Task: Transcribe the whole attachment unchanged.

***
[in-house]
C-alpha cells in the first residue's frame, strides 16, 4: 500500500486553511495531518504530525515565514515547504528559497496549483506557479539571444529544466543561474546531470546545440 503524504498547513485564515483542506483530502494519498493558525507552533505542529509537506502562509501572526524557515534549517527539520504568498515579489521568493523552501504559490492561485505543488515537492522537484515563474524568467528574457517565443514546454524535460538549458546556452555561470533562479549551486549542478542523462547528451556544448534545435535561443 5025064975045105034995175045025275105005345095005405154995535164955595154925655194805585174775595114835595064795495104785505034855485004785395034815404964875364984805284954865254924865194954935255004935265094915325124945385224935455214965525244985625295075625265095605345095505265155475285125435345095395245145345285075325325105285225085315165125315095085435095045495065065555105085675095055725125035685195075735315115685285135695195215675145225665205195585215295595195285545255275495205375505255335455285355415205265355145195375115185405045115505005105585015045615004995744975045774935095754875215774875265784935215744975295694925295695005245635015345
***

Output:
[in-house]
C-alpha cells in the first residue's frame, strides 16, 4: 500500500486553511495531518504530525515565514515547504528559497496549483506557479539571444529544466543561474546531470546545440 503524504498547513485564515483542506483530502494519498493558525507552533505542529509537506502562509501572526524557515534549517527539520504568498515579489521568493523552501504559490492561485505543488515537492522537484515563474524568467528574457517565443514546454524535460538549458546556452555561470533562479549551486549542478542523462547528451556544448534545435535561443 5025064975045105034995175045025275105005345095005405154995535164955595154925655194805585174775595114835595064795495104785505034855485004785395034815404964875364984805284954865254924865194954935255004935265094915325124945385224935455214965525244985625295075625265095605345095505265155475285125435345095395245145345285075325325105285225085315165125315095085435095045495065065555105085675095055725125035685195075735315115685285135695195215675145225665205195585215295595195285545255275495205375505255335455285355415205265355145195375115185405045115505005105585015045615004995744975045774935095754875215774875265784935215744975295694925295695005245635015345